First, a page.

Keeping pace with health and wellness trends

by Monica Watrous
Share This:

Consumers are seeking a customized approach to health and wellness.
  

This is the third in a four-part series covering the Hartman Group’s “Driving Growth 2017” symposium. Click to read the first and second parts.

SEATTLE — Americans increasingly view foods and beverages as tools for treating or preventing a host of health conditions. What’s different today than in years past is consumers are shunning a one-size-fits-all dietary approach in favor of uniquely tailored solutions for managing specific issues.

Shelley Balanko, Ph.D., senior vice-president of business development at the Hartman Group

“Real food is center-stage in this approach … and in this way of being, consumers have adopted a real do-it-yourself ethos to their approach to health and wellness,” said Shelley Balanko, Ph.D., senior vice-president of business development at the Hartman Group.

Consumers on average are treating or preventing more than eight health conditions, ranging from anxiety and stress to aches and pains.

On average, Americans are treating or preventing more than eight health conditions.
 

“That’s a lot of spaces in the food and beverage industry for us to connect with consumers,” Dr. Balanko said during the Hartman Group’s “Driving Growth 2017” symposium on Sept. 27 at the Edgewater Hotel in Seattle.

On this path to personalized wellness, consumers are experimenting with a variety of diets. Forty-four per cent of consumers in the past year have adopted a new eating pattern, Dr. Balanko said, citing low-carbohydrate, gluten-free, dairy-free and vegetarian as top approaches, followed by Weight Watchers, whole foods, juice cleanse or detox, vegan, paleo and raw foods.

Consumers are experimenting with a variety of eating approaches.
 

“Today’s consumer is more inclined to try these on for a little while, a couple of days, a week or two maybe, and then try something else,” Dr. Balanko noted. “The end result is they have their own personal mash-up of Whole30 before noon and paleo for dinner and something else entirely when it comes to their snacks. And that’s perfectly okay with them because this unique plan of eating is getting them to where they want to be.”

Consumers also have embraced indulgence and celebration as an important part of this holistic approach to health and wellness, she said.

“That’s very unlike the health and wellness of the ‘80s, which was all about restriction and denial,” she said.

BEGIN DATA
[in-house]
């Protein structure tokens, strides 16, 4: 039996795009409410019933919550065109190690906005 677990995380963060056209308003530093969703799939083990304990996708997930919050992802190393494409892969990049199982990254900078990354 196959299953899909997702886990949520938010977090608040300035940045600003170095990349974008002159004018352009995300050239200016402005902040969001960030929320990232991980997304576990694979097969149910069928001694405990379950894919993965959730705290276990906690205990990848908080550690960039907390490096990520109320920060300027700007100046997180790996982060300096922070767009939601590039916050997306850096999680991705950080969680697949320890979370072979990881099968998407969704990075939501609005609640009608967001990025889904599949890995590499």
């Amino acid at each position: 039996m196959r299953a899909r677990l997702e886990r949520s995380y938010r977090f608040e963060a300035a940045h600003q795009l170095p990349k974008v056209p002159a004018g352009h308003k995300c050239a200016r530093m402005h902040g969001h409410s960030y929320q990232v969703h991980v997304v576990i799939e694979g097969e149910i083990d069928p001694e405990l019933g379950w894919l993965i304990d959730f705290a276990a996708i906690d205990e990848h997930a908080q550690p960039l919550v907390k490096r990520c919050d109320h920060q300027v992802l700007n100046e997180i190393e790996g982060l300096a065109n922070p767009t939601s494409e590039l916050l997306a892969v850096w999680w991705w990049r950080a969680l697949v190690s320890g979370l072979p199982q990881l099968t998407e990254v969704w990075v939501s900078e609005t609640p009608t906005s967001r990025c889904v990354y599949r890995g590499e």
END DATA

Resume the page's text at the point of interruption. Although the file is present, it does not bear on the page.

In pursuit of a higher quality of life for a longer period of time, consumers are adding foods that promote satiety and good digestion, such as fiber, protein, vitamin D and whole grains, while avoiding salt, soft drinks, saturated fat and artificial ingredients.

Digestive health has become a mainstream priority, paving the way for fermented foods such as kimchi and kombucha. Thirty-eight per cent of consumers are actively adding probiotics to their daily diets, a trend that inspired recent innovation from PepsiCo, Dr. Balanko said, citing the launch of Tropicana Essentials Probiotics beverages.

PepsiCo tapped into the probiotics trend with Tropicana.
 

Free-from diets, such as gluten-free, dairy-free and meat-free, reflect a more progressive approach to customized health and wellness, as well as an area that has drawn significant investment and acquisition activity recently.

“If you’re thinking about that free-from space … watch closely because the trends can evolve quite rapidly,” Dr. Balanko cautioned. “Yesterday’s gluten-free might be tomorrow’s low-FODMAP.”

Customized health and wellness represents a major opportunity for packaged food companies, but engaging in the trend requires strategic focus. Tapping into a relatively mainstream benefit, such as digestive health, may be achieved through product renovation or innovation, while acquisition may be a more appropriate pathway for targeting a niche space, Dr. Balanko said.

“We caution against looking for that big benefit to go after that will capture the most consumers because today’s consumer just doesn’t resonate with those kinds of things,” she said. “Rather, think about going after multiple niche benefit areas with multiple solutions because in aggregate, that might give you the same big win that you’re looking for.”
Comment on this Article
We welcome your thoughtful comments. Please comply with our Community rules.

 

 


The views expressed in the comments section of Food Business News do not reflect those of Food Business News or its parent company, Sosland Publishing Co., Kansas City, Mo. Concern regarding a specific comment may be registered with the Editor by clicking the Report Abuse link.